Worker's compensation (Germany)

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Worker's compensation in Germany is a national, compulsory program that insures workers for injuries or illness incurred through their employment, or the commute to or from their employment. Wage earners, apprentices, family helpers and students including children in kindergarten are covered by this program. Almost all self-employed persons can voluntarily become insured.[1] The German worker's compensation laws were the first of their kind.

History of workers compensation law in Germany[edit]

The Sickness Bill became law in 1883 and the Accident Bill in 1884. Otto Von Bismarck, Chancellor of the German Empire, introduced the programs to assist workers in the event of accidental injury, illness or old age.[2] This initial system was financed by workers and employers.[3]

The Sickness Insurance law paid indemnity for up to 13 weeks. The first 4 weeks were at 50% of prior wages, from the fifth week on the benefit was 66.7% of previous earnings. Workers who were completely disabled received benefits at 67% after the 13 week, financed entirely by employers. If the disabled person required constant care, then up to 100% of previous wages were awarded.[4]

The German compensation system was used as a model for many other nation's worker's compensation programs.

The modern compensation system in Germany[edit]

Today, in Germany, every worker is a member of a related Workers Compensation Institute and almost all self-employed persons can voluntarily become insured members of an institute as well. The institutes have an approximately 90% return-to-work rate, using vocational retraining and upgraded vocational qualifications as key strategies.[5]

All accidents in the workplace - or in the commute to and from it - are covered. 67 diseases are considered occupational diseases and are also covered by the program.

The workers' compensation program is funded by employers (except for the government's coverage for students and children and a government subsidy to the Agricultural Accident Fund). The average employer contribution (1996) was 1.42% of payroll.[6]

An injured worker has a right to appeal to the committee of their Institute. The next level of appeal after this committee is to a "social justice" court. The institute must cover the costs of the appeal process, so there are no costs to the worker.[7]

Benefits[edit]

Disability benefits are paid as a weekly "wage loss” compensation. Workers unable to perform their current job due to injury or illness receive periodic payments of 80% of their prior gross earnings until returning to work (up to a maximum total payment). If rehabilitation is prognosticated to be impossible the worker receives the benefit for 78 weeks.[8]

Wages are paid for six weeks by the employer before the employee goes onto short-term disability benefits.

Workers who have a loss of earning capacity due to work injury or occupational disease of 20% or more receive a pension equal to 66.7% of their previous year's earnings, up to the specified maximum. This is paid until the age of 65, unless he or she begins receiving old-age pension earlier than age 65.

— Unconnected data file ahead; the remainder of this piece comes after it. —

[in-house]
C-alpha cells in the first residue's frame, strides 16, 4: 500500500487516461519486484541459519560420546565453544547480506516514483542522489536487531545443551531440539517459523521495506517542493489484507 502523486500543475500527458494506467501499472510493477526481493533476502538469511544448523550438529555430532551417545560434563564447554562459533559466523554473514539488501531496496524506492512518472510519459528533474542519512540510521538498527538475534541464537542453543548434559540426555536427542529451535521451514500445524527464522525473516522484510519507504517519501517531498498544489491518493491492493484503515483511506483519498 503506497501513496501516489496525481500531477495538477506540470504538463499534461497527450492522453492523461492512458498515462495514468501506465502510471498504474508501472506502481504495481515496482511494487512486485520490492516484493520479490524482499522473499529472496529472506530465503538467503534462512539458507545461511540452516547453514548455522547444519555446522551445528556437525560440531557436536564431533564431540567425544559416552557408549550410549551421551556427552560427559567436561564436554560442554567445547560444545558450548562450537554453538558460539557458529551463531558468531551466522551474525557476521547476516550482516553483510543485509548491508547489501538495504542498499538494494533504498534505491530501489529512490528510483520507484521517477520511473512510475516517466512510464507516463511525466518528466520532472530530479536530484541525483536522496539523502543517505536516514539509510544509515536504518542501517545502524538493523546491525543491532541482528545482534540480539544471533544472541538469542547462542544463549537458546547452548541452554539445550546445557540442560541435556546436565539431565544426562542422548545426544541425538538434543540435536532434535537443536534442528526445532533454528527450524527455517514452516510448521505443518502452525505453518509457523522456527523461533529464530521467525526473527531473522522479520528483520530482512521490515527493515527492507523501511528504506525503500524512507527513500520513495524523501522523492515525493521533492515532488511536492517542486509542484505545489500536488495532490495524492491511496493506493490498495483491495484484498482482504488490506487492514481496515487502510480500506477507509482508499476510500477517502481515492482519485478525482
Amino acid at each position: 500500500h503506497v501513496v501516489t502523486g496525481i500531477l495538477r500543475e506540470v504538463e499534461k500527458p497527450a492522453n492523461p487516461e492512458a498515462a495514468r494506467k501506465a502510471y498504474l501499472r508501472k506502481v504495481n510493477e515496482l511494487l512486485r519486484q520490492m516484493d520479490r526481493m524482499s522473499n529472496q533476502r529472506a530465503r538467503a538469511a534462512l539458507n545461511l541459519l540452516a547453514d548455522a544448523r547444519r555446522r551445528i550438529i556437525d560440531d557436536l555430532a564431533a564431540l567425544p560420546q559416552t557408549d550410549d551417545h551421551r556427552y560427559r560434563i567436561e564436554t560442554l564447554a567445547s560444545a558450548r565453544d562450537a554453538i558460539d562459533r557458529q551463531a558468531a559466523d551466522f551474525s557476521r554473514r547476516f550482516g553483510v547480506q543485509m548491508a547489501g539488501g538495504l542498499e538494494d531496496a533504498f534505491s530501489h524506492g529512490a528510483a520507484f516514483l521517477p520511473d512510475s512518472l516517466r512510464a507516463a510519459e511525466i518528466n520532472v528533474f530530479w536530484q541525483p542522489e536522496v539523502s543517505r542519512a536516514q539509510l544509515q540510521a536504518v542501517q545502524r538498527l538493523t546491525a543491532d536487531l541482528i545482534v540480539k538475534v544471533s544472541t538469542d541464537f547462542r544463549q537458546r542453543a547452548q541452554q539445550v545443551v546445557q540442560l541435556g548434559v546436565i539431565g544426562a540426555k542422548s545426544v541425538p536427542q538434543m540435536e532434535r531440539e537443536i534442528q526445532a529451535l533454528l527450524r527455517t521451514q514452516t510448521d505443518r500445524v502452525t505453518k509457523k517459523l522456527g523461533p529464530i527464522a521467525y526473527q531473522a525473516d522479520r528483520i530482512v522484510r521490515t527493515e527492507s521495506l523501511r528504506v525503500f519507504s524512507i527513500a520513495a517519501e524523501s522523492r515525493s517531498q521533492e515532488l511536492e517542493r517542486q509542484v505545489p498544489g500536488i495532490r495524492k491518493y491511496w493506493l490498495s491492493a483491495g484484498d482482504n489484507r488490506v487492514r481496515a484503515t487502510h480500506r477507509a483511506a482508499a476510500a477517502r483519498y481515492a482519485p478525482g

Medical care benefits are comprehensive, with the total cost of physical rehabilitation and appliances being covered. Institutes provide all medical care benefits. The Institutes control the choice of doctor and hospital.[9]

See also[edit]

References[edit]

  1. ^ http://www.qp.gov.bc.ca/rcwc/research/perrin-thorau-germany.pdf, Government of British Columbia, Comparative Review of Workers’ Compensation Systems in Select Jurisdictions, Germany, Retrieved September 8, 2010.
  2. ^ http://www.qp.gov.bc.ca/rcwc/research/perrin-thorau-germany.pdf, Government of British Columbia, Comparative Review of Workers’ Compensation Systems in Select Jurisdictions, Germany, Retrieved September 8, 2010.
  3. ^ http://www.awcbc.org/en/historyofworkerscompensation.asp, Association of Workers Compensation Boards of Canada, History of Worker's Compensation, Retrieved, September 8, 2010.
  4. ^ http://www.qp.gov.bc.ca/rcwc/research/perrin-thorau-germany.pdf, Government of British Columbia, Comparative Review of Workers’ Compensation Systems in Select Jurisdictions, Germany, Retrieved September 8, 2010.
  5. ^ http://www.qp.gov.bc.ca/rcwc/research/perrin-thorau-germany.pdf, Government of British Columbia, Comparative Review of Workers' Compensation Systems in Select Jurisdictions, Germany, Retrieved September 8, 2010.
  6. ^ http://www.qp.gov.bc.ca/rcwc/research/perrin-thorau-germany.pdf, Government of British Columbia, Comparative Review of Workers’ Compensation Systems in Select Jurisdictions, Germany, Retrieved September 8, 2010.
  7. ^ http://www.qp.gov.bc.ca/rcwc/research/perrin-thorau-germany.pdf, Government of British Columbia, Comparative Review of Workers’ Compensation Systems in Select Jurisdictions, Germany, Retrieved September 8, 2010.
  8. ^ http://www.qp.gov.bc.ca/rcwc/research/perrin-thorau-germany.pdf, Government of British Columbia, Comparative Review of Workers’ Compensation Systems in Select Jurisdictions, Germany, Retrieved September 8, 2010.
  9. ^ http://www.qp.gov.bc.ca/rcwc/research/perrin-thorau-germany.pdf, Government of British Columbia, Comparative Review of Workers’ Compensation Systems in Select Jurisdictions, Germany, Retrieved September 8, 2010.